Grammatical stuff-ups……they happen to us all

by EA , updated on August 24, 2013

This is my first Interview IQ blog and I’m taking the bold step of making a confession about grammar.

As a self-appointed grammar queenegg-on-face it irks me to no end when I see grammatical stuff-ups. You know the ones which make you roll your eyes and let out a huff. In my former life as a communications professional I’ve not had any hesitation ‘red penning’ people’s work when required.

That is why this confession is so shocking!

I published a grammatical error online. Worst of all it was on behalf of a friend. I was helping her with her LinkedIn profile. My error was at the top of my friend’s profile (practically flashing in neon lights) with nowhere to hide.

Before I get into the gnarly details of my grammatical woes, it got me thinking that most of us have at some point in our lives made grammatical stuff-ups when it matters most.

Think about that dream job you’ve applied for only to find you’ve written ‘there’ instead of ‘their’, or ‘effect’ instead of ‘affect’. Perhaps you’ve spelt the company name wrong (yes I’ve done this also – sorry Kellogg’s). Rest assured most of us have at some point been there.

My stuff up was a pretty creative one.

I wrote that my friend had ‘flare’ instead of ‘flair’.

Shamefully I’d Googled the correct spelling before publishing the profile. Misguided perhaps, but I got it wrong. Some might think I was creatively using the word flare to signify that my friend was a bright flame. I love this because it’s true and it cleverly covers up my mistake.

Unfortunately I was not being creative or poetic, I simply got it wrong.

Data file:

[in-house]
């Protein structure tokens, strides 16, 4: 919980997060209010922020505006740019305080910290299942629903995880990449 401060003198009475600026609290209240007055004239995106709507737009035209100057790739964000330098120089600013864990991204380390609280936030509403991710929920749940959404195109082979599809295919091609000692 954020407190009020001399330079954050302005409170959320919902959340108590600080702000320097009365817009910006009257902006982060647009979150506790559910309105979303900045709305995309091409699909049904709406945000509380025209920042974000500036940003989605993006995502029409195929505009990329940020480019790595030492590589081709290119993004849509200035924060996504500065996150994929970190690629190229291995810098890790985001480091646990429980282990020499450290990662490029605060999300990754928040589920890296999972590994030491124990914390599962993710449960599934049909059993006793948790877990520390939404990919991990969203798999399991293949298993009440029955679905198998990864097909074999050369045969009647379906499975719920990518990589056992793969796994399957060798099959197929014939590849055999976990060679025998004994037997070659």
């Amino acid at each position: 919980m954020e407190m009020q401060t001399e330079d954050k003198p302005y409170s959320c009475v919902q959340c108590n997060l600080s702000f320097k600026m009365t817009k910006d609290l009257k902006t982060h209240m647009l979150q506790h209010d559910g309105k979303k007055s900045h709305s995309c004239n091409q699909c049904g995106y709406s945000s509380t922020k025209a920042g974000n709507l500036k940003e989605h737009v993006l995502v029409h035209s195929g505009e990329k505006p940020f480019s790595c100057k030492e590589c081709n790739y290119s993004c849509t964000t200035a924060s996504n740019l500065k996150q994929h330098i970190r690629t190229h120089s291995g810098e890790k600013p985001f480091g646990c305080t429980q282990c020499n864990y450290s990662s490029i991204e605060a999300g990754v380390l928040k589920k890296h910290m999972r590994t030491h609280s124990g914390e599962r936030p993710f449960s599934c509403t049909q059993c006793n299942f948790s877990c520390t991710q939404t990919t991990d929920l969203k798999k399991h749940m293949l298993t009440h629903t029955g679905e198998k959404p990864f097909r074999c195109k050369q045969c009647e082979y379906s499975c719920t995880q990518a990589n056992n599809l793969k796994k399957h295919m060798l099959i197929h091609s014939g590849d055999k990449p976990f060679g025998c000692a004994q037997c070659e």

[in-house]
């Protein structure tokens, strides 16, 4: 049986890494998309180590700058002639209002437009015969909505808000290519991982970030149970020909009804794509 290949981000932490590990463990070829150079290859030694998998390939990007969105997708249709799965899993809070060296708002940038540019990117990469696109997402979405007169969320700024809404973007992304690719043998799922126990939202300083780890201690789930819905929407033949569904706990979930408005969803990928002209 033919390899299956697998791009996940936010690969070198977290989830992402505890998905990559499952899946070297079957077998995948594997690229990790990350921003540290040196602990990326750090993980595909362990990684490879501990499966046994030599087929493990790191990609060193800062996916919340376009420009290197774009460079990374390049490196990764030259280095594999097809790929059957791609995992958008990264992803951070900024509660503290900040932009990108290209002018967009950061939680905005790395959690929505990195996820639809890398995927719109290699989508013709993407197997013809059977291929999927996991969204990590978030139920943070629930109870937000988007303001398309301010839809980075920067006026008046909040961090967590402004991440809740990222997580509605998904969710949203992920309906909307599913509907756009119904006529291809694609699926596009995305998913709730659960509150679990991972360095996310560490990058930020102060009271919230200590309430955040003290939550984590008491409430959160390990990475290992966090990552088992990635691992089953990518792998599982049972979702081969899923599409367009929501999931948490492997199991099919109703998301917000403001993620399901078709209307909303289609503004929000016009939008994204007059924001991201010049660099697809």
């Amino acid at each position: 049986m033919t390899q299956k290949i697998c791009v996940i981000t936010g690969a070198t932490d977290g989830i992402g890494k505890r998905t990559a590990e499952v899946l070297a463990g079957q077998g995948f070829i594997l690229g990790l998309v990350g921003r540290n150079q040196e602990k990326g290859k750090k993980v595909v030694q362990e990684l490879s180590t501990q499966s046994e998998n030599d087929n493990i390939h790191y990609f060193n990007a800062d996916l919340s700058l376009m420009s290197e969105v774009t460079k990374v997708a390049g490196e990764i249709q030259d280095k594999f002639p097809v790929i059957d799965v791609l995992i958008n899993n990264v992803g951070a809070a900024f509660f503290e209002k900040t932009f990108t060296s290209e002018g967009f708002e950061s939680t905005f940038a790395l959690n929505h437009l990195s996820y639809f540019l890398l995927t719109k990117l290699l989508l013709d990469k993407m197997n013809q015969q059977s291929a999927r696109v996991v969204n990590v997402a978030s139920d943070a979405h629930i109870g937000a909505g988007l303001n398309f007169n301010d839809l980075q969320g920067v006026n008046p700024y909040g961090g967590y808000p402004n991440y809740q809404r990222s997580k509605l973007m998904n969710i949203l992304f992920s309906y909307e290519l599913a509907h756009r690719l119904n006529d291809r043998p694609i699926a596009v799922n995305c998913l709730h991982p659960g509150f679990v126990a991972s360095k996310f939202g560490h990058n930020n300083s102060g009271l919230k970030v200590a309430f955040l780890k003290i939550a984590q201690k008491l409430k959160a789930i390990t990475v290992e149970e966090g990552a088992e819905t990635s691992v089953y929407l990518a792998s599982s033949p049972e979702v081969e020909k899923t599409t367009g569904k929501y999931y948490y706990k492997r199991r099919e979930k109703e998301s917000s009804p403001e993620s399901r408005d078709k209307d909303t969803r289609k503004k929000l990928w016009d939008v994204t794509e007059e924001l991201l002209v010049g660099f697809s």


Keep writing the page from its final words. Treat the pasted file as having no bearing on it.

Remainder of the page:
I have since been forgiven and with my reputation intact I have moved on.

So what are some of the common mistakes and how can we avoid them?

Here’s a handy list.

  • You’re vs. Your – You’re = “You are welcome”. Your = “Thank you for your time”
  • Their vs. They’re vs. There – Their = “Their abilities were outstanding”. They’re = “They are continually improving”. There = “There were three members of the team”
  • Effect vs. Affect – Effect = (a result or to bring about) “The team had a profound effect on productivity”. Affect = (to influence or act on) “The experience affected my ability to perform”
  • It’s vs. Its – It’s = “It is easy to see why we achieved so much”. Its = “The team had its own direction”
  • That vs. Who – That = (referring to objects) “I’ve identified several offices that have the most space”. Who = (referring to people)“Employees who are affected can phone us”

To avoid these common mistakes:

– always read over your work and if it sounds wrong it probably is
– get someone else to proofread your work
– run a spelling and grammar check
– run a search online for anything you are not sure about
– be consistent, for example, if you’re writing in the first person stick to it
– if you’re not sure, think of a different way to express yourself

Ok, so  now I’ve fessed up.

I’d like to feel better about myself – please tell me you’re – sorry, your mistakes 🙂

Oh, and just by the way – my friend’s creative flare shone more brightly than the mistake on her profile.

She was headhunted for a role in Dubai!

EA

After 10 years in corporate government roles Emma is now consulting to Interview IQ and helping people show their true potential through professional resumes, LinkedIn profiles and job applications. With a background in strategic business communications, Emma understands how to draw out the best in people, highlight what’s important and make an impact where it matters.

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